The good news: When the Pentagon released its annual report on military sexual assault Thursday, the numbers did not look good: 5,061 claims were reported in 2013, representing a 50% increase from the year before.
But for many, the increased reporting of sexual assault is actually a positive sign. Since last year, the Pentagon has been stepping up efforts to encourage victims to come forward. And though the high incidence of assault is definitely still troubling, the vast increase in self-reported cases means that more people are standing up for themselves — and trying to hold the perpetrators of these crimes responsible.
"There is no indication that this increase in reporting constitutes an increase in crime," said U.S. Army Maj. Gen. Jeffrey Snow, the head of the Pentagon's sexual assault prevention programs. "We assess that this unprecedented increase is consistent with a growing confidence in the response systems."
And things are looking up on the prosecution side as well. According to defense officials, they were able to take "some action" against 73% of accused personnel, as opposed to 66% from the year before.
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The bad news: But if that "some action" sounds too vague, it's because it is. Of the 5,601 sexual assault cases that were reported last year, just 484 went to trial and only 376 actually resulted in a conviction. That statistic should "should send chills down people's spines," said Sen. Kirsten Gillibrand (D-N.Y.), who earlier this year tried to take prosecution of sexual crimes out of the military chain of command.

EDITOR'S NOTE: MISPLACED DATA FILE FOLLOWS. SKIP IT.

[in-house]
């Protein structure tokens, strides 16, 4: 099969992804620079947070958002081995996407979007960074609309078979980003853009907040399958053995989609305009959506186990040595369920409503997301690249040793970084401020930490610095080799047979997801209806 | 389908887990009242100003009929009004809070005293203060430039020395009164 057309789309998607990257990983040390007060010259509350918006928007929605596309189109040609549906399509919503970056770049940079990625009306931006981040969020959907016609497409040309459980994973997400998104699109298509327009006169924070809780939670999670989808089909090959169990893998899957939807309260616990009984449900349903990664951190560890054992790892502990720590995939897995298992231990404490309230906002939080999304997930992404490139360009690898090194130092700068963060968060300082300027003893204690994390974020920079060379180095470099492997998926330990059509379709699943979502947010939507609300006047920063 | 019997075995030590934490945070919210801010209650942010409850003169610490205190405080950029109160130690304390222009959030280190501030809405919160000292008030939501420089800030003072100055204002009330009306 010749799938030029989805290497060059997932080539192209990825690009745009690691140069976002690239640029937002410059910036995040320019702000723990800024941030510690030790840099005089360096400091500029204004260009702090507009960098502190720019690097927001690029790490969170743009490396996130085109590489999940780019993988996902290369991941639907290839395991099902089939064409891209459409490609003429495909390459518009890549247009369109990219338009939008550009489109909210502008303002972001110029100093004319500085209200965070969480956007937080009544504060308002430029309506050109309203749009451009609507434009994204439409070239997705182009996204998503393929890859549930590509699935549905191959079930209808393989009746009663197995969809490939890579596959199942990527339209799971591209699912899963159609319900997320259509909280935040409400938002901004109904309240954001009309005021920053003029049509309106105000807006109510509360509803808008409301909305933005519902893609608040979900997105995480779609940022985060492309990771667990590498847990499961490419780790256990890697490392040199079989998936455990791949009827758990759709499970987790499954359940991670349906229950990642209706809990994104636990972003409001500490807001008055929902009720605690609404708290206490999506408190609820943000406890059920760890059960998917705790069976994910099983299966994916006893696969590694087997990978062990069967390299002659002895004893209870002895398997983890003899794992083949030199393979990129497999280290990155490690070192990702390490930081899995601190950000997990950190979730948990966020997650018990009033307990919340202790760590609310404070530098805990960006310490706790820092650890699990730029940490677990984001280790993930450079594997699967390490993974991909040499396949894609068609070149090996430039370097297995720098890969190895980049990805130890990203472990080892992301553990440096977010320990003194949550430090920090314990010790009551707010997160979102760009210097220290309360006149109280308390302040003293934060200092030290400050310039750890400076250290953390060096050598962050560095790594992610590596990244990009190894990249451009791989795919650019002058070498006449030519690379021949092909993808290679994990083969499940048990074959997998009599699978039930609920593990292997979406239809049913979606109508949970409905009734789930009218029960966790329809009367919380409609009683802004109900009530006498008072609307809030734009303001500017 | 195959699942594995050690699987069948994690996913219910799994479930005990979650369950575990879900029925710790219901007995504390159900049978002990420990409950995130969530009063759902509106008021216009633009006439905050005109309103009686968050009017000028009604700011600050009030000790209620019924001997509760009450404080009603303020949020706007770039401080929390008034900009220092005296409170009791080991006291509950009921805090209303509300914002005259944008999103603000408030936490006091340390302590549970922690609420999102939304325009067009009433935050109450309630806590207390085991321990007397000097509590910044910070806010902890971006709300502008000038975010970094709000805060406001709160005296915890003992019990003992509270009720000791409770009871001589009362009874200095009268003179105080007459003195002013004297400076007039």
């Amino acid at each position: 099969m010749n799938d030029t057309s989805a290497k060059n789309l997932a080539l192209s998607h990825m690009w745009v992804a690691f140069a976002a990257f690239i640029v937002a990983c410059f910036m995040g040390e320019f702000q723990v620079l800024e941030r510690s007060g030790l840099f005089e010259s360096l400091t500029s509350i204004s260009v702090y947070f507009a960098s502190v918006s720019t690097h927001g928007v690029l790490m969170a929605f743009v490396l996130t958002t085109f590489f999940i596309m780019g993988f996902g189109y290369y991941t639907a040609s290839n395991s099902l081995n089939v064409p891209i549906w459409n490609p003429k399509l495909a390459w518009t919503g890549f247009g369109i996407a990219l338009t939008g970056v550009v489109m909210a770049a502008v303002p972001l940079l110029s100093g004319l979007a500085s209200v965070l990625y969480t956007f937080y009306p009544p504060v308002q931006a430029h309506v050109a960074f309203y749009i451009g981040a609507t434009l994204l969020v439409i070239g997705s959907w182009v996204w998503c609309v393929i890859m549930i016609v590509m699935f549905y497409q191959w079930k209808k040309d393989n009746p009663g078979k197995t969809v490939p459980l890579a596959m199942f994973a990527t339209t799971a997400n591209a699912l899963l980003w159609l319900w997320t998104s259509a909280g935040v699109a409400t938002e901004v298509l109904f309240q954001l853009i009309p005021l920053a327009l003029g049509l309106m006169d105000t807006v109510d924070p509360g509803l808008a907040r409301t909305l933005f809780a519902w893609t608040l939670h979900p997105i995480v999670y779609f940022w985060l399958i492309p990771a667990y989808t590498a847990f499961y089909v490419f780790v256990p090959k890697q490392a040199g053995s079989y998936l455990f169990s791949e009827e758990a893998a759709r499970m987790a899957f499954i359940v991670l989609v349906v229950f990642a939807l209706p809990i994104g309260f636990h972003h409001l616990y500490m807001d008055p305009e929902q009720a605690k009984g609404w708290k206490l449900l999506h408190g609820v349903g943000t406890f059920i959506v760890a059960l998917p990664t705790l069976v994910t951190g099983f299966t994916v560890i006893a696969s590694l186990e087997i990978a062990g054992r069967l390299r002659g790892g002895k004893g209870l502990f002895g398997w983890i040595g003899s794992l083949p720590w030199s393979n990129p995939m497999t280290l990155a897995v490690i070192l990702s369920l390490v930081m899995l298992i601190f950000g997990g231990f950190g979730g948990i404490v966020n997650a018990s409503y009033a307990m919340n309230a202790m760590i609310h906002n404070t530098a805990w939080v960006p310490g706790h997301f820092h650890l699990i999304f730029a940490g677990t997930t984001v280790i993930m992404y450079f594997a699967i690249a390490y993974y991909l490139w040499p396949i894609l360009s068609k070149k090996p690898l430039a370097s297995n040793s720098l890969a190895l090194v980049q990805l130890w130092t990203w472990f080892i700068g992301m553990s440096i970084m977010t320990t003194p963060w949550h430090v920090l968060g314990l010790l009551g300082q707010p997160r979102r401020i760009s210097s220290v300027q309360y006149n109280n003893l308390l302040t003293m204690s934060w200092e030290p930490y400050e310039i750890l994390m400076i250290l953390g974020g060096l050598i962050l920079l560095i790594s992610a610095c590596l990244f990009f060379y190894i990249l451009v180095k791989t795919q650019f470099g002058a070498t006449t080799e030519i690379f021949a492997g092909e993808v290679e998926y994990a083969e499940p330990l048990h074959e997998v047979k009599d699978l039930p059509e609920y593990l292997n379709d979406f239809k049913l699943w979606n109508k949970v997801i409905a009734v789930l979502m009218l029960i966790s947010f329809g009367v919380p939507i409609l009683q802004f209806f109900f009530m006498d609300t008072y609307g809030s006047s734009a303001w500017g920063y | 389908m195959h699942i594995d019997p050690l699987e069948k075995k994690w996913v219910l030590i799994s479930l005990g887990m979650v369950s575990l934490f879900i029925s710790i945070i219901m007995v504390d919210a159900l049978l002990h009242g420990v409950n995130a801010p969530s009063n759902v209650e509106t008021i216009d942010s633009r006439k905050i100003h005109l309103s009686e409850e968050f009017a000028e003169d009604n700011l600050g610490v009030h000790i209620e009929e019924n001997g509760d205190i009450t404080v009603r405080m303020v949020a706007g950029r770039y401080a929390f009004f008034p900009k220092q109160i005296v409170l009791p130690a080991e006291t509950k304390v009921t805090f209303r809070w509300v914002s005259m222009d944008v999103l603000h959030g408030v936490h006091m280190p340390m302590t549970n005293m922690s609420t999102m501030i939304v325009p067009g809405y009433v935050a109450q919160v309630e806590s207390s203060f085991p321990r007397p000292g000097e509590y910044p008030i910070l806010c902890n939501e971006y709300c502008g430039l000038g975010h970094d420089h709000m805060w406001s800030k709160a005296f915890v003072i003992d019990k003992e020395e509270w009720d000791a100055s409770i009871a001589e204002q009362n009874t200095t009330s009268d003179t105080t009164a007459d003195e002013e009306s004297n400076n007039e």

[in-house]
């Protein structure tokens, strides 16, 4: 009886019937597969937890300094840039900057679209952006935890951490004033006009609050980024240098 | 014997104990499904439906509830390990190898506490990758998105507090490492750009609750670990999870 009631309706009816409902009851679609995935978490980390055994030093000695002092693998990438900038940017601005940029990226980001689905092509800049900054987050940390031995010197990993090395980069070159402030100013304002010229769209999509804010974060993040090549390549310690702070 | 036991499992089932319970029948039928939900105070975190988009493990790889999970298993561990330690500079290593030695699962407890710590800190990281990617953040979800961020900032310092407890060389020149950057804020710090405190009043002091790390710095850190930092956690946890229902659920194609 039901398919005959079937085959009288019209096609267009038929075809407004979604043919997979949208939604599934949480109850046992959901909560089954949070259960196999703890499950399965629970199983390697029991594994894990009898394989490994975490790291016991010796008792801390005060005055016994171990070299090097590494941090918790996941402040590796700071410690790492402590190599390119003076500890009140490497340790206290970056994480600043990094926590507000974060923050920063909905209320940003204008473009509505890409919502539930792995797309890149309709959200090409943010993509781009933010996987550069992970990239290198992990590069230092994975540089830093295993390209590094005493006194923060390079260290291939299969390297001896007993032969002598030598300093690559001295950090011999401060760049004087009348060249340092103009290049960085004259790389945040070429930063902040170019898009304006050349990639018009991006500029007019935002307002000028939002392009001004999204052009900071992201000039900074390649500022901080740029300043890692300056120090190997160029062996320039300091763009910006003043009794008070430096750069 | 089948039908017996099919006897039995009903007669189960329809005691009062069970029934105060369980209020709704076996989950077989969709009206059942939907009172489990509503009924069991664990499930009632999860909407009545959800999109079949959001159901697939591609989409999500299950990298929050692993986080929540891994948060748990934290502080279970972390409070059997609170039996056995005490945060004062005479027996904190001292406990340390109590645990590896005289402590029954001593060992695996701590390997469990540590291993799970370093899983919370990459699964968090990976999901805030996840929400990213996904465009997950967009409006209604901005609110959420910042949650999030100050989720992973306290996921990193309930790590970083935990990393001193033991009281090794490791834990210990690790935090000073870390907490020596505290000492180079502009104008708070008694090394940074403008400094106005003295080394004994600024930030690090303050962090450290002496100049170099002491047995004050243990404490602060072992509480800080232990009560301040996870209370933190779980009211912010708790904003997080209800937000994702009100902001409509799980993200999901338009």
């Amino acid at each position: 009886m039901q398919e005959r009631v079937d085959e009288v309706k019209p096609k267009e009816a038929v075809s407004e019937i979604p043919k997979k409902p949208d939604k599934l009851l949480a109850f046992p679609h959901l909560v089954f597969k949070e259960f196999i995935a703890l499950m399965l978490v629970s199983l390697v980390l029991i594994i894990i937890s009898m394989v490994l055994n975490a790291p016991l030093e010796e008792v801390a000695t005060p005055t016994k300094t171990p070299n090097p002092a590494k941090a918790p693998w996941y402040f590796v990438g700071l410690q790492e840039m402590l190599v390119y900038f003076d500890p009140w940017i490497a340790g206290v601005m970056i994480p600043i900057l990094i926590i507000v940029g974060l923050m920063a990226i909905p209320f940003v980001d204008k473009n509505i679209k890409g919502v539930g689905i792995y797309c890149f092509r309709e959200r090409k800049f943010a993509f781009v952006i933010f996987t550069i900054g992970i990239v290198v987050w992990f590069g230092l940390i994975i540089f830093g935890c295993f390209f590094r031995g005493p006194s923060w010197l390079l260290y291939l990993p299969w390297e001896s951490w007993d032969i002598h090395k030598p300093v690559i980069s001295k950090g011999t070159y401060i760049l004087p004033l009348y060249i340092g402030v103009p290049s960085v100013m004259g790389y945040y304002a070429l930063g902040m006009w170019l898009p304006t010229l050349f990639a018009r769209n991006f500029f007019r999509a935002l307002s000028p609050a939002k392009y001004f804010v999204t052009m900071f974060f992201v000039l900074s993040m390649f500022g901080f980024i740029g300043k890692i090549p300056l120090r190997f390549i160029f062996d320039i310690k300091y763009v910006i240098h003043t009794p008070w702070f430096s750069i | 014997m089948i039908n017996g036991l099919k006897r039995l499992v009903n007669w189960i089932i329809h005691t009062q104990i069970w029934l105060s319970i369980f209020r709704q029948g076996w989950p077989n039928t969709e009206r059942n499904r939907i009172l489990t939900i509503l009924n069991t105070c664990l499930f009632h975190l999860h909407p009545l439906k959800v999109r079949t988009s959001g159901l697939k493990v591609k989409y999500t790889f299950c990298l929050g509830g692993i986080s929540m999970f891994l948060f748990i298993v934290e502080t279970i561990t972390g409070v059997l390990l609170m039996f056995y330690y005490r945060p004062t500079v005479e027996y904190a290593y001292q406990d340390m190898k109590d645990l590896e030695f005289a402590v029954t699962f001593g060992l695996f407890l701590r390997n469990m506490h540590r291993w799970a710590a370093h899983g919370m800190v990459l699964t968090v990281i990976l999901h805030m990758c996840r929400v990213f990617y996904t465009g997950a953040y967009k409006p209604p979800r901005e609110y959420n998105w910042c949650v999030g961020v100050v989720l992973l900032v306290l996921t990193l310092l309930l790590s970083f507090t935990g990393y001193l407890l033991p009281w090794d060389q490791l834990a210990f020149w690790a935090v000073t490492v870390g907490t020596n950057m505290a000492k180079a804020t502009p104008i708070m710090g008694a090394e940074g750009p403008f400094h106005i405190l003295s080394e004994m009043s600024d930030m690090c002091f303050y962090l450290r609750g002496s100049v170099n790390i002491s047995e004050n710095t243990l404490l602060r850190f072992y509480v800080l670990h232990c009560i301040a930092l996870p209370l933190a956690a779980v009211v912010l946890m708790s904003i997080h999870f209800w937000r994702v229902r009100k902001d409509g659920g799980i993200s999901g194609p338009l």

And while the increase in self-reporting is an encouraging sign, it's still nowhere near where it should be: An estimated 26,000 of the 1.4 million active-duty service members are assaulted every year. "Since today's report does not include a total estimated number of crimes committed, it is impossible to draw any conclusions regarding the number of increased reports," Gillibrand said.
One particular group is seriously underreporting sexual assault: male victims. Defense Secretary Chuck Hagel said half of all military assault victims are estimated to be men, but they made up only 14% of self-reported cases last year. An anonymous 2012 survey found that 6.8% of female and 1.2% of male service members reported being assaulted, but since there are way more men in the military, that number actually comes out to 12,000 women and 14,000 men.
"We have to fight the cultural stigmas that discourage reporting and be clear that sexual assault does not occur because a victim is weak, but rather because an offender disregards our values and the law," said Hagel. "Input from male victims will be critical."
Some more good news: If anything, the Pentagon is aware of how big the military's sexual assault problem is, and how quickly the public's patience is running out. As for removing prosecution of sexual assault from the military chain of command, even Gen. Martin E. Dempsey, the chairman of the Joint Chiefs of Staff, signaled his willingness: "If it occurs that, after a period of very intense and renewed emphasis on this, that we can't solve it, I'm not going to fight it being taken away from us," he said last month.